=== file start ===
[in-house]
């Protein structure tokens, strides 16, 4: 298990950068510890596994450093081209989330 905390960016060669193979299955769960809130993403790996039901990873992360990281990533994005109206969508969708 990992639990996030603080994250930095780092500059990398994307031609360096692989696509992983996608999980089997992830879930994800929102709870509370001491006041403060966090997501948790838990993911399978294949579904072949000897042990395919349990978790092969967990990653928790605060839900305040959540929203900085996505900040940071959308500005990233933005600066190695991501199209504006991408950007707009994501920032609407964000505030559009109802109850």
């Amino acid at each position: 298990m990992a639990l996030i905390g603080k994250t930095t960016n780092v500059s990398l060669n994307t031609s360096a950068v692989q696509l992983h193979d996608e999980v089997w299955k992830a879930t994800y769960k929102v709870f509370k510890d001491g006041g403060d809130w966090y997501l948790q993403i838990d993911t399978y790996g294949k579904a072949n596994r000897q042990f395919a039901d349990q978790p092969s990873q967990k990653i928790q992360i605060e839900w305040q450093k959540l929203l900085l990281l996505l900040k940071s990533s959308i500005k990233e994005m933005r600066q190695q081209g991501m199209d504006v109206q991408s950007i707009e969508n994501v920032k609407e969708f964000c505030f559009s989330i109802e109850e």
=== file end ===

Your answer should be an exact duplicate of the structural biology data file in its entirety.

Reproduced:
[in-house]
């Protein structure tokens, strides 16, 4: 298990950068510890596994450093081209989330 905390960016060669193979299955769960809130993403790996039901990873992360990281990533994005109206969508969708 990992639990996030603080994250930095780092500059990398994307031609360096692989696509992983996608999980089997992830879930994800929102709870509370001491006041403060966090997501948790838990993911399978294949579904072949000897042990395919349990978790092969967990990653928790605060839900305040959540929203900085996505900040940071959308500005990233933005600066190695991501199209504006991408950007707009994501920032609407964000505030559009109802109850």
């Amino acid at each position: 298990m990992a639990l996030i905390g603080k994250t930095t960016n780092v500059s990398l060669n994307t031609s360096a950068v692989q696509l992983h193979d996608e999980v089997w299955k992830a879930t994800y769960k929102v709870f509370k510890d001491g006041g403060d809130w966090y997501l948790q993403i838990d993911t399978y790996g294949k579904a072949n596994r000897q042990f395919a039901d349990q978790p092969s990873q967990k990653i928790q992360i605060e839900w305040q450093k959540l929203l900085l990281l996505l900040k940071s990533s959308i500005k990233e994005m933005r600066q190695q081209g991501m199209d504006v109206q991408s950007i707009e969508n994501v920032k609407e969708f964000c505030f559009s989330i109802e109850e």